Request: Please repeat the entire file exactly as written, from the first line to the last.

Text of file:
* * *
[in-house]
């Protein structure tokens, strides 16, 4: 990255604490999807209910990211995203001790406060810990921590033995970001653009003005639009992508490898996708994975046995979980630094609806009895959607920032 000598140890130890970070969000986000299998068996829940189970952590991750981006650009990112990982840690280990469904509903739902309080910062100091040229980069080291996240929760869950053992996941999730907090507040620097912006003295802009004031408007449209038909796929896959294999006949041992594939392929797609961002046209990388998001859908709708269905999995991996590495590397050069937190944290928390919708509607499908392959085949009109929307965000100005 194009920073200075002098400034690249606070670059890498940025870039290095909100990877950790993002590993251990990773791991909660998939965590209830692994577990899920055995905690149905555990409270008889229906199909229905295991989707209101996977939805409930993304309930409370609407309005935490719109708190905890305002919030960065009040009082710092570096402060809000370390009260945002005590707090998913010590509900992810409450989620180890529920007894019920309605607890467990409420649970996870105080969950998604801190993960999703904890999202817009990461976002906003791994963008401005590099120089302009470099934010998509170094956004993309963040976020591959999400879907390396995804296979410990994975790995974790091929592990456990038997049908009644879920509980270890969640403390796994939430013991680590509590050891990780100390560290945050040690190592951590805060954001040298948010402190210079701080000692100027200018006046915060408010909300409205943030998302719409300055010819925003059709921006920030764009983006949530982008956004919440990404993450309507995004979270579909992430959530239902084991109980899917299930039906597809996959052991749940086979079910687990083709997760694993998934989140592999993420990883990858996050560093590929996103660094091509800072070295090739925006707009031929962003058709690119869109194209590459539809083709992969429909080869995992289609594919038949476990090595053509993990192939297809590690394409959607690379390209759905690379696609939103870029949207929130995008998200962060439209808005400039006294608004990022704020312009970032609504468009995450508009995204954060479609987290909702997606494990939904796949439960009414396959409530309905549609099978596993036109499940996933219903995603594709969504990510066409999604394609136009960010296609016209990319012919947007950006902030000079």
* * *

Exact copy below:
[in-house]
């Protein structure tokens, strides 16, 4: 990255604490999807209910990211995203001790406060810990921590033995970001653009003005639009992508490898996708994975046995979980630094609806009895959607920032 000598140890130890970070969000986000299998068996829940189970952590991750981006650009990112990982840690280990469904509903739902309080910062100091040229980069080291996240929760869950053992996941999730907090507040620097912006003295802009004031408007449209038909796929896959294999006949041992594939392929797609961002046209990388998001859908709708269905999995991996590495590397050069937190944290928390919708509607499908392959085949009109929307965000100005 194009920073200075002098400034690249606070670059890498940025870039290095909100990877950790993002590993251990990773791991909660998939965590209830692994577990899920055995905690149905555990409270008889229906199909229905295991989707209101996977939805409930993304309930409370609407309005935490719109708190905890305002919030960065009040009082710092570096402060809000370390009260945002005590707090998913010590509900992810409450989620180890529920007894019920309605607890467990409420649970996870105080969950998604801190993960999703904890999202817009990461976002906003791994963008401005590099120089302009470099934010998509170094956004993309963040976020591959999400879907390396995804296979410990994975790995974790091929592990456990038997049908009644879920509980270890969640403390796994939430013991680590509590050891990780100390560290945050040690190592951590805060954001040298948010402190210079701080000692100027200018006046915060408010909300409205943030998302719409300055010819925003059709921006920030764009983006949530982008956004919440990404993450309507995004979270579909992430959530239902084991109980899917299930039906597809996959052991749940086979079910687990083709997760694993998934989140592999993420990883990858996050560093590929996103660094091509800072070295090739925006707009031929962003058709690119869109194209590459539809083709992969429909080869995992289609594919038949476990090595053509993990192939297809590690394409959607690379390209759905690379696609939103870029949207929130995008998200962060439209808005400039006294608004990022704020312009970032609504468009995450508009995204954060479609987290909702997606494990939904796949439960009414396959409530309905549609099978596993036109499940996933219903995603594709969504990510066409999604394609136009960010296609016209990319012919947007950006902030000079």